La nuova tecnologia digitale esalta le potenzialità dell’acqua

New digital technology enhances the potential of water

The work 3D Digital marks the start of a new artistic frontier

MILAN – From France, which is still reeling from the Paris attacks, comes a next-generation technology that can enhance the potential of water through three-dimensional volumetric shapes. This new and original DWC (digital water curtain) belongs to the “Robotic Art” exhibition, on display at Science City in Paris. This unique piece can move people through its incredible evolution.

3D Water Matrix

3D Water Matrix (Matrice liquide 3D, in French) is a robotic machine that creates water sculptures in real time, giving life to a continuous evolution of shapes and images. This installation creates ephemeral sculptures and captivates the viewer with a constant exercise of observation, and is almost a metaphor of the famous river of Heraclitus where “everything flows, everything changes, nothing remains”. The machine consists of a small pool where the “waterfalls” are controlled by a computer, which regulates the flowing liquid through 900 valves. In this way, the liquid stream generates a waterfall that defines a very low resolution video of 30 x 30 pixels, where the third dimension is actually controlled by the force of gravity. Everything is produced in front of your eyes, animated by strobe lights that are pre-programmed using a computer system, giving the impression that the water stays magically floating in the air.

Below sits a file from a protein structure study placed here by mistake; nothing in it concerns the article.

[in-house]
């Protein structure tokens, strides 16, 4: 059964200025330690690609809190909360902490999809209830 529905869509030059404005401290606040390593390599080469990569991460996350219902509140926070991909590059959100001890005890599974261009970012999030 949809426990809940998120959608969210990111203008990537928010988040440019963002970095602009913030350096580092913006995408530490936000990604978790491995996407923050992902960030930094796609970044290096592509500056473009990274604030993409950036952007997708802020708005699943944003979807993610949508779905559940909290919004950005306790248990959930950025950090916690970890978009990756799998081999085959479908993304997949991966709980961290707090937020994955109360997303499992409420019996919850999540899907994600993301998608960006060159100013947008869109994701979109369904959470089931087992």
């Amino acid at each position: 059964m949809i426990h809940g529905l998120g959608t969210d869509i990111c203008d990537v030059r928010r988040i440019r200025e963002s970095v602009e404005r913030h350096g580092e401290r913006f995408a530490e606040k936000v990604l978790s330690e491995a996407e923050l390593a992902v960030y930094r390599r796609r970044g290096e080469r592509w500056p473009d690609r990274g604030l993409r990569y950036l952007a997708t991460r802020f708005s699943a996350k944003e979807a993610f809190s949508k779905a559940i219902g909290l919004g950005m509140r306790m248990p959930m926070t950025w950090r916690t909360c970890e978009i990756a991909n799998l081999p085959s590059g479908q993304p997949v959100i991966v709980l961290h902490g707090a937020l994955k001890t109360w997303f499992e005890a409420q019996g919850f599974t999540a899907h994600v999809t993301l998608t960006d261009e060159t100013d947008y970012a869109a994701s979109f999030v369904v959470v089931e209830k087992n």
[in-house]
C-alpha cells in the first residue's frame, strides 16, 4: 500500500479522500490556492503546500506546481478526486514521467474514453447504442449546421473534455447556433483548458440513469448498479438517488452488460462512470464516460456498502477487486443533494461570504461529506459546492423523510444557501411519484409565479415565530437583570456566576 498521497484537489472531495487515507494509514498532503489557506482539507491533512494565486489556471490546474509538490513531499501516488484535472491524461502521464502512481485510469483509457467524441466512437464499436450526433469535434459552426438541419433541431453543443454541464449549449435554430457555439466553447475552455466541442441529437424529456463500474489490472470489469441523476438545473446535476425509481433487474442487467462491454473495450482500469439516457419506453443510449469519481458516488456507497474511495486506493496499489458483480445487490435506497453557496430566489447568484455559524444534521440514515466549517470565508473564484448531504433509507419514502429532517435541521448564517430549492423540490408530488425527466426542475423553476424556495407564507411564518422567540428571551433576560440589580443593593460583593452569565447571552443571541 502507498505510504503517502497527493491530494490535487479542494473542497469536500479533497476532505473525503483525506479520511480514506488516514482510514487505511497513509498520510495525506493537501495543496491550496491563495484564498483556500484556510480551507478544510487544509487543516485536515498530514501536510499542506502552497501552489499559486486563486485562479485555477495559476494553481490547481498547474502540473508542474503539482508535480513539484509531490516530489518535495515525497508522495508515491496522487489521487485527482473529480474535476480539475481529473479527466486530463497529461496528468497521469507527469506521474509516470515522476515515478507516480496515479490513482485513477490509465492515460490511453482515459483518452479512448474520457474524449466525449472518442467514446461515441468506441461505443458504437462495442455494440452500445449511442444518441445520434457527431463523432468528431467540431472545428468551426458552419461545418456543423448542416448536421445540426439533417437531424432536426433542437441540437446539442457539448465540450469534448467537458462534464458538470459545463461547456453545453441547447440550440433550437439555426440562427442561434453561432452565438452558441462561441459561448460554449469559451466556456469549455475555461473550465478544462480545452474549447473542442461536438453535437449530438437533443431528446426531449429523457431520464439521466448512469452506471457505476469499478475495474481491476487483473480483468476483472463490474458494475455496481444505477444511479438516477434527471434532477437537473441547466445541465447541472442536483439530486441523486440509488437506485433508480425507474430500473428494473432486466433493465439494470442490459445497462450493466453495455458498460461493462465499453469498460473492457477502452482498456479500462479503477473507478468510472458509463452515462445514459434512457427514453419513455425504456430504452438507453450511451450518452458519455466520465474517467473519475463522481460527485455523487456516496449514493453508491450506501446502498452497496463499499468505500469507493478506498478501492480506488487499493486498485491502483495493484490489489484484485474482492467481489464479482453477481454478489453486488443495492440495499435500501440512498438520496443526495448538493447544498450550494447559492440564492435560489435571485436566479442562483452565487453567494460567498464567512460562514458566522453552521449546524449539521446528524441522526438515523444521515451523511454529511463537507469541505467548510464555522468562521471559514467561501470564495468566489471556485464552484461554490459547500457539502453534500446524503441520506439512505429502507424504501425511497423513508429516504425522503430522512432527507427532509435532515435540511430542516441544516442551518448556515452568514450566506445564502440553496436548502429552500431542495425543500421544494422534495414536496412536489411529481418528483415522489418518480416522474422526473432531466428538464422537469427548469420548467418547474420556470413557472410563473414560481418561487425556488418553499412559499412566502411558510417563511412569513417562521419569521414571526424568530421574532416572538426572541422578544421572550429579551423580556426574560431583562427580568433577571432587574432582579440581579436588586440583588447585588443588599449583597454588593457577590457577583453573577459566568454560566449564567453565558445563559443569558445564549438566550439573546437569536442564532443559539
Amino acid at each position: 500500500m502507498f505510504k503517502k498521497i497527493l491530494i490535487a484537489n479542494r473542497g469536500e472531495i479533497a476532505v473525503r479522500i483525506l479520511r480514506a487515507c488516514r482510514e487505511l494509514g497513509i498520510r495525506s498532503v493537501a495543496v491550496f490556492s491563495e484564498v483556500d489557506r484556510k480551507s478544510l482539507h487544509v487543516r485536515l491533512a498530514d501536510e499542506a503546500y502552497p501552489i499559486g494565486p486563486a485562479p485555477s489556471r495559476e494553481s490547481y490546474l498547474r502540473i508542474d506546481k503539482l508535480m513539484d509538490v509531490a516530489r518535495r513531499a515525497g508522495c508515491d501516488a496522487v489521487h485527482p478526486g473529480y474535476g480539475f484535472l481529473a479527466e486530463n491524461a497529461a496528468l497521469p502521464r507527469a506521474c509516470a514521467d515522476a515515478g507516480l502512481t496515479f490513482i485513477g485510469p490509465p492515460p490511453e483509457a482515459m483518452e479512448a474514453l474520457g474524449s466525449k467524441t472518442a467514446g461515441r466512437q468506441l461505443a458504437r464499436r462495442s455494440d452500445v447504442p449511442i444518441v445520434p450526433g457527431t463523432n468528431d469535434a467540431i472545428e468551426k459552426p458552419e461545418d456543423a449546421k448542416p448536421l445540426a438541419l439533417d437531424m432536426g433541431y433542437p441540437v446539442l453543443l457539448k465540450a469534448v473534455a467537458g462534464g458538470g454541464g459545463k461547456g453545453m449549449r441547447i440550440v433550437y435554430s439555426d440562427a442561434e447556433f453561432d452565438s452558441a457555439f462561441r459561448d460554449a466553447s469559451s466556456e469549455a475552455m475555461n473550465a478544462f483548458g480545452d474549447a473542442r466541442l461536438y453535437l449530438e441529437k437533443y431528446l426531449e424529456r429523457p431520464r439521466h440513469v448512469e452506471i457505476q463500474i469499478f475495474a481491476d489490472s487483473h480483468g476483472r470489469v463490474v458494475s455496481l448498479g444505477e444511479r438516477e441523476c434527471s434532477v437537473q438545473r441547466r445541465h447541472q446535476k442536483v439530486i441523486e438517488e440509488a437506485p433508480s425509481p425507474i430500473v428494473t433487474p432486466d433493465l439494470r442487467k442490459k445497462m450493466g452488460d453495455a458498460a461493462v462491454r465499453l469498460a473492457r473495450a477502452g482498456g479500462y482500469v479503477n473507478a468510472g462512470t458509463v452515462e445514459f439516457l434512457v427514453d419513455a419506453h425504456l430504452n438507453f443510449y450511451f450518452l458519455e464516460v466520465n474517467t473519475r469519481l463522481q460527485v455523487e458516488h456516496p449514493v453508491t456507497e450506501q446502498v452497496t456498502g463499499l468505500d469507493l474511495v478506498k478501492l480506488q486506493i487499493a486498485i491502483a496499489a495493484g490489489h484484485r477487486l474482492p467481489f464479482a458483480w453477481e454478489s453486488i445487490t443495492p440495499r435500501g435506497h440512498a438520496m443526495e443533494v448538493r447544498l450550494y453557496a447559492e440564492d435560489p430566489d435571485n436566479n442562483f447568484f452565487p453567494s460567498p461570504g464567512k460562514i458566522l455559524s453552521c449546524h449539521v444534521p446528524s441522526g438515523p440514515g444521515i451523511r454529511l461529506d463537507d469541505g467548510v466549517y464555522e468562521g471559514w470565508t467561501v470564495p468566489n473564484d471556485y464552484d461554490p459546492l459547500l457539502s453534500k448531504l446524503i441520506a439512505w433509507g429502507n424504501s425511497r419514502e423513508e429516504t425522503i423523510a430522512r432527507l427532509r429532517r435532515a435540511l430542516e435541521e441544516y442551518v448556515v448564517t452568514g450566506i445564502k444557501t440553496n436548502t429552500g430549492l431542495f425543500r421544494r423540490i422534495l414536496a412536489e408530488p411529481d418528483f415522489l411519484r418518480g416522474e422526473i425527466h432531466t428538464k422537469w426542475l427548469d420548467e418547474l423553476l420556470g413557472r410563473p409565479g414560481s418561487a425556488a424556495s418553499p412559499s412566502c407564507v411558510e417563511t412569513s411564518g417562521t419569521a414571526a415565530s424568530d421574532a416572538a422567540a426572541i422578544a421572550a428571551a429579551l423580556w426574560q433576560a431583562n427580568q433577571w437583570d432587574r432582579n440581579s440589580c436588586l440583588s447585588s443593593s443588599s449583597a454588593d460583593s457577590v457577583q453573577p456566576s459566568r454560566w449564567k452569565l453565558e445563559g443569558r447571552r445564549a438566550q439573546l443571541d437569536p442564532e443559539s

Idea formed in 2001

Shiro Takatani and Christian Partos are two internationally renowned digital artists who have developed the works of art for this robotic art exhibition. The idea for the 3D liquid matrix was born in 2001 during a visit to Lille, the 2004 European Capital of Culture, where Shiro Takatani had projected messages using a “robot fountain”, letting a string of liquid letters fall into the pond below. Shiro Takatani recreates a spatial experience, with parallel layers of droplets that appear to magically float in the air. Meanwhile, Christian Partos creates sequences of three-dimensional water sculptures that demonstrate the DWC’s ability to instantly generate an ephemeral water shape.

You can experience the emotion of “Robotic Art” in this video.

by editorial staff